Back in September, California announced that the state plans to ban the sale of new ICE-powered vehicles starting in the year 2035 in an effort to reduce global warming emissions. It was the first U.S. state to do so, though 15 countries around the world have already adopted similar mandates, including China, the UK, Denmark, Sweden, Germany, and France, to name a few. Now, we can also add Japan to that list.
Prime Minister Yoshihide Suga has revealed the country’s “green growth strategy,” which aims to eliminate ICE-powered vehicles from the country’s roads by the mid-2030s, and reach net-zero carbon emissions and generate $2 trillion a year in green growth by 2050. Suga previously announced that Japan would eliminate carbon emissions back in October, but the green growth strategy aims to provide a road map on how to get there.
The strategy brings Japan in line with similar emissions targets set in other countries and is intended to help the country revive its economy in the wake of the COVID-19 pandemic. To do so, Japan will offer tax incentives and other financial support totaling $870 billion per year by 2050 and $1.8 trillion by 2050 to companies willing to invest in green technology.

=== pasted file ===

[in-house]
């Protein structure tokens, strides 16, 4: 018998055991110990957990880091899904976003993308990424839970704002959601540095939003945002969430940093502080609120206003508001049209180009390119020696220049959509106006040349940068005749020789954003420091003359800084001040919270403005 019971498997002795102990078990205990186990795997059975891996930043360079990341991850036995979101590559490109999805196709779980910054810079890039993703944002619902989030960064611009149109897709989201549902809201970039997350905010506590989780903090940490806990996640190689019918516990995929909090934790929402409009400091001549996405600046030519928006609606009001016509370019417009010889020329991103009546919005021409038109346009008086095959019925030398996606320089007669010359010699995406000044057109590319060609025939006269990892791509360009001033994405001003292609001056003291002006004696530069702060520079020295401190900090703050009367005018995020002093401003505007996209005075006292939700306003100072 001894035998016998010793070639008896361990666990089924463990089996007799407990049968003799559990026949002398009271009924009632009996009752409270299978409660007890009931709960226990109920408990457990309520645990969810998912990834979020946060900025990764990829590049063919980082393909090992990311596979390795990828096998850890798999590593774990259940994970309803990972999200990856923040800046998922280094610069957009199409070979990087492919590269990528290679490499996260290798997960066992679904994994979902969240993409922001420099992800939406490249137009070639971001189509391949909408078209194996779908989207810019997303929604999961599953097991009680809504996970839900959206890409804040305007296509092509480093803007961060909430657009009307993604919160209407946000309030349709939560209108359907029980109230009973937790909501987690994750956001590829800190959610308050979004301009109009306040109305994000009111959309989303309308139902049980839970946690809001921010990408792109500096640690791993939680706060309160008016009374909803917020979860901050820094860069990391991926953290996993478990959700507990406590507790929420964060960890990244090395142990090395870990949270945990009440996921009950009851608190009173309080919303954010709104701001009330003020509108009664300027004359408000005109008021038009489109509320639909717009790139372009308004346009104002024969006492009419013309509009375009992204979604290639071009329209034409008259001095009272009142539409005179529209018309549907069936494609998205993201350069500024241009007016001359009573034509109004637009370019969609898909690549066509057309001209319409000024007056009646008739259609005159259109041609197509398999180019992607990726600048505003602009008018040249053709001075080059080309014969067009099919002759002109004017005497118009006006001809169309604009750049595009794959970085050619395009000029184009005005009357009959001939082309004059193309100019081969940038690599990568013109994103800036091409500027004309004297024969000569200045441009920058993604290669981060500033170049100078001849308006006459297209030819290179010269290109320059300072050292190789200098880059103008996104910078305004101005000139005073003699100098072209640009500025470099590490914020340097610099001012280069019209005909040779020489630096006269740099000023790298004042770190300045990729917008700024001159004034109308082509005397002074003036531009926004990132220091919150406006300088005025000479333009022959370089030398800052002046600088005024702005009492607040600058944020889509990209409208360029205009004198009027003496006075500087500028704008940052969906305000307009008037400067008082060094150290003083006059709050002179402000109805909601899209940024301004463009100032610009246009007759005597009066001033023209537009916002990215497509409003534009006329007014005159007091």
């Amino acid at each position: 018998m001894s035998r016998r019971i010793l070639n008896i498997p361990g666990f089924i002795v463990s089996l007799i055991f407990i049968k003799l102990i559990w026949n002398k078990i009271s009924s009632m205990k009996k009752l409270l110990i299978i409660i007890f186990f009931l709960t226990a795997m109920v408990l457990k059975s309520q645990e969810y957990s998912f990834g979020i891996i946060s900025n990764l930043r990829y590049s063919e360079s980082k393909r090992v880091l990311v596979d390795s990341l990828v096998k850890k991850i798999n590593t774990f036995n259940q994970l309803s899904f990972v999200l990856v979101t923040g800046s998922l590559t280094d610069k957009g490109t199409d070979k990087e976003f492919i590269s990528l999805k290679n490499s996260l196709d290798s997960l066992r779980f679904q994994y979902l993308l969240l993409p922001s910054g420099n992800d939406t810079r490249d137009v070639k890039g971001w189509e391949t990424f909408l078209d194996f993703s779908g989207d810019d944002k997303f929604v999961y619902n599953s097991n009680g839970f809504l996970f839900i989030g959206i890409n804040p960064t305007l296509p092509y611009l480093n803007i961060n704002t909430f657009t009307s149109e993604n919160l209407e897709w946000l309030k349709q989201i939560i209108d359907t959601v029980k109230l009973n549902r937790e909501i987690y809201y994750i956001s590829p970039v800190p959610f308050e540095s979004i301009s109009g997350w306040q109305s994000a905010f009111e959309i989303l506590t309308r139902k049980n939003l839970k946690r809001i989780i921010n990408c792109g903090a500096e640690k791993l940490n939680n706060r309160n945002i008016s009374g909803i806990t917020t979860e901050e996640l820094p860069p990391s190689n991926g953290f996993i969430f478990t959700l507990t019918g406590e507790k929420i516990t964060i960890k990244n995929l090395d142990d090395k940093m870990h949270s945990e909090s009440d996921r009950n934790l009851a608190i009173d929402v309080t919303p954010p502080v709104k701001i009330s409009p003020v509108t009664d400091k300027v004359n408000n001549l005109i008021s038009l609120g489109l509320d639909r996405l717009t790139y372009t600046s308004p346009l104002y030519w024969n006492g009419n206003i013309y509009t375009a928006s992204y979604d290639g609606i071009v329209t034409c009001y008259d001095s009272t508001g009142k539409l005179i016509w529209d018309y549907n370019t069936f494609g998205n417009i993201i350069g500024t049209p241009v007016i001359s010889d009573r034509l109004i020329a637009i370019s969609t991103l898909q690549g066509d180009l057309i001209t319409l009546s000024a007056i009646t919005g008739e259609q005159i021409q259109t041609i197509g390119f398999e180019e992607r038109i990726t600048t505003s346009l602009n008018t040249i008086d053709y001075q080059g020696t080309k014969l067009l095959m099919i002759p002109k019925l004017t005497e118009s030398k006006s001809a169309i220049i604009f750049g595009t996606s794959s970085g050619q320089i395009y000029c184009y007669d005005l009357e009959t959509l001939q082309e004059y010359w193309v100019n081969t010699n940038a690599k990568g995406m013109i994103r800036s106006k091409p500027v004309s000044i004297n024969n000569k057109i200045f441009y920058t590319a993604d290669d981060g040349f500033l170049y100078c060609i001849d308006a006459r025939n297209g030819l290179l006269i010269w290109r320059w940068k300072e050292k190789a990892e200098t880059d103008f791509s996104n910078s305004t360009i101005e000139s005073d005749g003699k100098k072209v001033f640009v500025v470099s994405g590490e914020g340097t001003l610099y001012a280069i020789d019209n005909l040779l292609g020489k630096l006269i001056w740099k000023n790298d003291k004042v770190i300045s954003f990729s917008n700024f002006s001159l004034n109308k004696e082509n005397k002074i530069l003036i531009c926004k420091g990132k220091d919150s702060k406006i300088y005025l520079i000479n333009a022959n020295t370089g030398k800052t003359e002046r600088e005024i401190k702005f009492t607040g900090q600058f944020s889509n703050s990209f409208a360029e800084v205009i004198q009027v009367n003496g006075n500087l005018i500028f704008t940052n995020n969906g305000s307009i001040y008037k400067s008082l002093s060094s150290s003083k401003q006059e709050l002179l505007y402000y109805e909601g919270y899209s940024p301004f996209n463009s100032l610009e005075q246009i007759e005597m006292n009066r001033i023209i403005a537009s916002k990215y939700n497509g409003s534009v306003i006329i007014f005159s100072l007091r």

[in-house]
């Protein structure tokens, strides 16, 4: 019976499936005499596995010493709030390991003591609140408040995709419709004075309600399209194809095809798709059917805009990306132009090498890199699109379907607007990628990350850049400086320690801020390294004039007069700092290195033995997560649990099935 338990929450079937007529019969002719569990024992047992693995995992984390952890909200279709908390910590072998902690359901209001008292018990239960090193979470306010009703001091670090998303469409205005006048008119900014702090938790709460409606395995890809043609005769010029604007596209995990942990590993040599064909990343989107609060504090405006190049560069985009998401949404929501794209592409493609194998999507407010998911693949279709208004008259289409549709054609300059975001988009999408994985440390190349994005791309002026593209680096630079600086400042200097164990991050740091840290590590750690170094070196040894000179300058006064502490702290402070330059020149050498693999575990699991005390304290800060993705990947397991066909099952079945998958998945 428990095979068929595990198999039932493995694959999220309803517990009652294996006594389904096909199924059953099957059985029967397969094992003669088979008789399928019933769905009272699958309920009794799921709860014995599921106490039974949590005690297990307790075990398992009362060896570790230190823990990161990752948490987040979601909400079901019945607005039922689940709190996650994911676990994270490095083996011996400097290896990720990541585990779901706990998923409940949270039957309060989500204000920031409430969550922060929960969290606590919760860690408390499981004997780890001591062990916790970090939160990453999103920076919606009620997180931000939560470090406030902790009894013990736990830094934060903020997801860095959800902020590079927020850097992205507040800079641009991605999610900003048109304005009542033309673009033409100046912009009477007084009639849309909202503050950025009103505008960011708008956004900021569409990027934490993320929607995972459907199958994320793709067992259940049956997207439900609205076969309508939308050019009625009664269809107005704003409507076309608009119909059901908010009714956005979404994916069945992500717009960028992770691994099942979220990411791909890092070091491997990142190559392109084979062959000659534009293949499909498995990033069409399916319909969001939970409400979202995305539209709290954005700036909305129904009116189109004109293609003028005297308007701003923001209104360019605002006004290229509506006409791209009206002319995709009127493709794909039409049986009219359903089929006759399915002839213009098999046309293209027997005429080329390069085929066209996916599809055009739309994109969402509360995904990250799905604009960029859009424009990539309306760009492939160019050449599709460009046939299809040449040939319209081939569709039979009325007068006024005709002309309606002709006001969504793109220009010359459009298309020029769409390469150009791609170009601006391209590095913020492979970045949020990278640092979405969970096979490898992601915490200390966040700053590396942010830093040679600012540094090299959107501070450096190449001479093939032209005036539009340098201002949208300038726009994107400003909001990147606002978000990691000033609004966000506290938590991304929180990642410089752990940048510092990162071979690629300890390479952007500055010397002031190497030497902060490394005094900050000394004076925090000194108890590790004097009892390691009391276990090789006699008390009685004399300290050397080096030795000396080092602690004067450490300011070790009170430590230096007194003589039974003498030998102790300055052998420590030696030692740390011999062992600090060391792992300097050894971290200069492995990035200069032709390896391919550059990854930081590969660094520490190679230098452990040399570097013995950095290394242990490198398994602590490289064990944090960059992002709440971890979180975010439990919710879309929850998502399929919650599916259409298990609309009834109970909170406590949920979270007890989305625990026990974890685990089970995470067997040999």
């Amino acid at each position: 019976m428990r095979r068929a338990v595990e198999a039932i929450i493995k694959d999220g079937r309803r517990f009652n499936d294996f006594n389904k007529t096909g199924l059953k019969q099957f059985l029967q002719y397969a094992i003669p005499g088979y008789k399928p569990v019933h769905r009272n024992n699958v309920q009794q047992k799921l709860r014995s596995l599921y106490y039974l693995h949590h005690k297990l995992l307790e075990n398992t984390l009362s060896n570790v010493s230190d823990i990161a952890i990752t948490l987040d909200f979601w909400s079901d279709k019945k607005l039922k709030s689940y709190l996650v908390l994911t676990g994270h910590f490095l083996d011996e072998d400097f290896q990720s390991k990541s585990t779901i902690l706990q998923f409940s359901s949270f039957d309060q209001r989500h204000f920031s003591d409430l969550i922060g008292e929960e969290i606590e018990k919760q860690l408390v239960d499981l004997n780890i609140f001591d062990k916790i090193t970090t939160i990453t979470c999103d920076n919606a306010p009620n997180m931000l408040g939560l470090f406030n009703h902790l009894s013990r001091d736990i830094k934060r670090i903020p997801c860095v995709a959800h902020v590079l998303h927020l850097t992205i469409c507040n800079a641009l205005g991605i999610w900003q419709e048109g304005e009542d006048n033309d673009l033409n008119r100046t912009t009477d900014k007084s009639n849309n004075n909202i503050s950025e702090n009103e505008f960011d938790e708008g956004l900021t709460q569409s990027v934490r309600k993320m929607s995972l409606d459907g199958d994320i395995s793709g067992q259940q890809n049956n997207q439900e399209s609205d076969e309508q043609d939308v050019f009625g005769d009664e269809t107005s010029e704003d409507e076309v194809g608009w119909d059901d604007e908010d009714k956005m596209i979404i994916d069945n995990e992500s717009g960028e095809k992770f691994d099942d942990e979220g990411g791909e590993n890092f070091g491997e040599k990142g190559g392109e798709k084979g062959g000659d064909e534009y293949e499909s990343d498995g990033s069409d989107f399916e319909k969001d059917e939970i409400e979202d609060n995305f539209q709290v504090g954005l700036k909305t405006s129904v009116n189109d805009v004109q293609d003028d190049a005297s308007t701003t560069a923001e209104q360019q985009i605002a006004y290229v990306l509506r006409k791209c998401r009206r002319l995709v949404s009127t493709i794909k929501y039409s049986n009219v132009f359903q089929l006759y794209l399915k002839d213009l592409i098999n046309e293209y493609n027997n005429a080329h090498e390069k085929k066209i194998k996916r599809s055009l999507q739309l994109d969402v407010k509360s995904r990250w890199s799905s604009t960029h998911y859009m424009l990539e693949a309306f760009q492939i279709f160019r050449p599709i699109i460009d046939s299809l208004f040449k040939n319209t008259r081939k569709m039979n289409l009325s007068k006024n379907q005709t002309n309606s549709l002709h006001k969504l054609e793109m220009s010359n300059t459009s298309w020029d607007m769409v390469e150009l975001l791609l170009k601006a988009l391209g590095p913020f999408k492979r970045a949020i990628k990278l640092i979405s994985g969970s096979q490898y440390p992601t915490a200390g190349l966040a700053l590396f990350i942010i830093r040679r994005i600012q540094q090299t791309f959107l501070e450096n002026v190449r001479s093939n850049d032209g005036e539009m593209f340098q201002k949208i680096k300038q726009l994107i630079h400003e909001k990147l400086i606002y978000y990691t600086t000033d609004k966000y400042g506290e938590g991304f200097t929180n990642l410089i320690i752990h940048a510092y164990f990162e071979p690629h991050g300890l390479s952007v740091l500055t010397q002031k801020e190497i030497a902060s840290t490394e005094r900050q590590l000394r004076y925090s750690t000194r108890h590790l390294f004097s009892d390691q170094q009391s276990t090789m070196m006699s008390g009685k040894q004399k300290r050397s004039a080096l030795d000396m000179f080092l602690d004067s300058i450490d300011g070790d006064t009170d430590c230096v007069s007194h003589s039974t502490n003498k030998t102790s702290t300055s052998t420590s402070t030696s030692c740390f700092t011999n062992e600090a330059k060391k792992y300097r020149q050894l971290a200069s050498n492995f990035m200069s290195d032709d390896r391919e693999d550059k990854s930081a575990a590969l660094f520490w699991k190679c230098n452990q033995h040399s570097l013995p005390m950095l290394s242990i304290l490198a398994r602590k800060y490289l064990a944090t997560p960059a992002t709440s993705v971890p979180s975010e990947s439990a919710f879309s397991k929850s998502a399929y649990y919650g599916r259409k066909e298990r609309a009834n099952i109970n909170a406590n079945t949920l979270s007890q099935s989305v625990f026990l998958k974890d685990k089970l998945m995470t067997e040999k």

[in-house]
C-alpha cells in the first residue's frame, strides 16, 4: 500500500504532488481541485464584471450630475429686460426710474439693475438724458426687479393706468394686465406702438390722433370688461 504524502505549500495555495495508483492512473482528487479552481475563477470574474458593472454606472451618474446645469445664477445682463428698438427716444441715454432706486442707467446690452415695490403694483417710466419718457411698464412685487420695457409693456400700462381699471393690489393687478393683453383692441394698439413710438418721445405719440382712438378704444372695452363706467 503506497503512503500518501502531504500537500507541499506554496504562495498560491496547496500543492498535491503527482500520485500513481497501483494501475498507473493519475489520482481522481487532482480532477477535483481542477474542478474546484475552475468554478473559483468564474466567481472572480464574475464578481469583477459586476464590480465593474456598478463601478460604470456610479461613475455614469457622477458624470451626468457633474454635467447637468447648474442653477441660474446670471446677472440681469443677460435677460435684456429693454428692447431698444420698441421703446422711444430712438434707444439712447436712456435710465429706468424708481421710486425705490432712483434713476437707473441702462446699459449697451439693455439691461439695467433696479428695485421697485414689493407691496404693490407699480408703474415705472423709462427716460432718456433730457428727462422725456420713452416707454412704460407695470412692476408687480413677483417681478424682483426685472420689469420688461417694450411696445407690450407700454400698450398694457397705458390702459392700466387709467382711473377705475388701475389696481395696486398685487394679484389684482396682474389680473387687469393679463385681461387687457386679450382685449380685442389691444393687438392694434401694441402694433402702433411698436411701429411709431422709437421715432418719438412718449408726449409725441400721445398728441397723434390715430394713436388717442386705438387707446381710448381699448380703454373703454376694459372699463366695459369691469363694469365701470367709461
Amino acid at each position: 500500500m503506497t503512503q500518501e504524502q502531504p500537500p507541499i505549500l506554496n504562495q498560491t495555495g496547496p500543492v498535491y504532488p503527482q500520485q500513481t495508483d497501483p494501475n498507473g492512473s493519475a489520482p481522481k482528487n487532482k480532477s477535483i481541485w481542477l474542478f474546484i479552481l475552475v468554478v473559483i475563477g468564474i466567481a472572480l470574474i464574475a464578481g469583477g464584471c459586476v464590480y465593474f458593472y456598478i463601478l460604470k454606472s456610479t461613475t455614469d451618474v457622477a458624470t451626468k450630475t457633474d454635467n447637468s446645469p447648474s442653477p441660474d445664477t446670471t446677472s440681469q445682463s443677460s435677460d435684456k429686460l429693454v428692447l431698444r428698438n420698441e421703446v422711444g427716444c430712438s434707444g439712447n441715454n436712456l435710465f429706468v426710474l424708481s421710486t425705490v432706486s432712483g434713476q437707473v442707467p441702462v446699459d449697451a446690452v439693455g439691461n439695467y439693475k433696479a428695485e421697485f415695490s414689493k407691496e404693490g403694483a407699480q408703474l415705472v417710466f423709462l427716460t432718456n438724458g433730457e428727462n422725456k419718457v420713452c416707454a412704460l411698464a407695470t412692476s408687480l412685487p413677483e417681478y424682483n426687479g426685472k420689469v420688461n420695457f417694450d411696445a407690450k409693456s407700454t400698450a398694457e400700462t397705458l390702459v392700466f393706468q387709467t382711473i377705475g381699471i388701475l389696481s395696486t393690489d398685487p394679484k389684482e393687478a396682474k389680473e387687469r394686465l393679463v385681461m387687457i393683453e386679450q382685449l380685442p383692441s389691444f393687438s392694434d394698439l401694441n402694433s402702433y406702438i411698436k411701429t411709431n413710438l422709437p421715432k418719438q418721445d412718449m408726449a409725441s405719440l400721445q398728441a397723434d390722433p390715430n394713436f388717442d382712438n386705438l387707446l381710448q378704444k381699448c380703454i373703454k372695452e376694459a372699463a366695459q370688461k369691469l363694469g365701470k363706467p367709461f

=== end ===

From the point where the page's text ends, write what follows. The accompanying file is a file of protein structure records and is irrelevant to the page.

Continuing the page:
To accelerate EV adoption, Japan plans on cutting the cost of batteries by more than half their current rate by 2030, which would reportedly allow it to move forward with replacing strictly ICE-powered vehicles with BEV, PHEV, HEV, and fuel-cell technology. Right now, that cost comes in at just under $200 per kilowatt-hour.
Meanwhile, Ford recently joined Honda, BMW, Volkswagen, and Volvo in signing a binding emissions agreement with California that will compel them to follow the state’s vehicle emissions standards moving forward, which are currently stricter than those imposed by the federal government.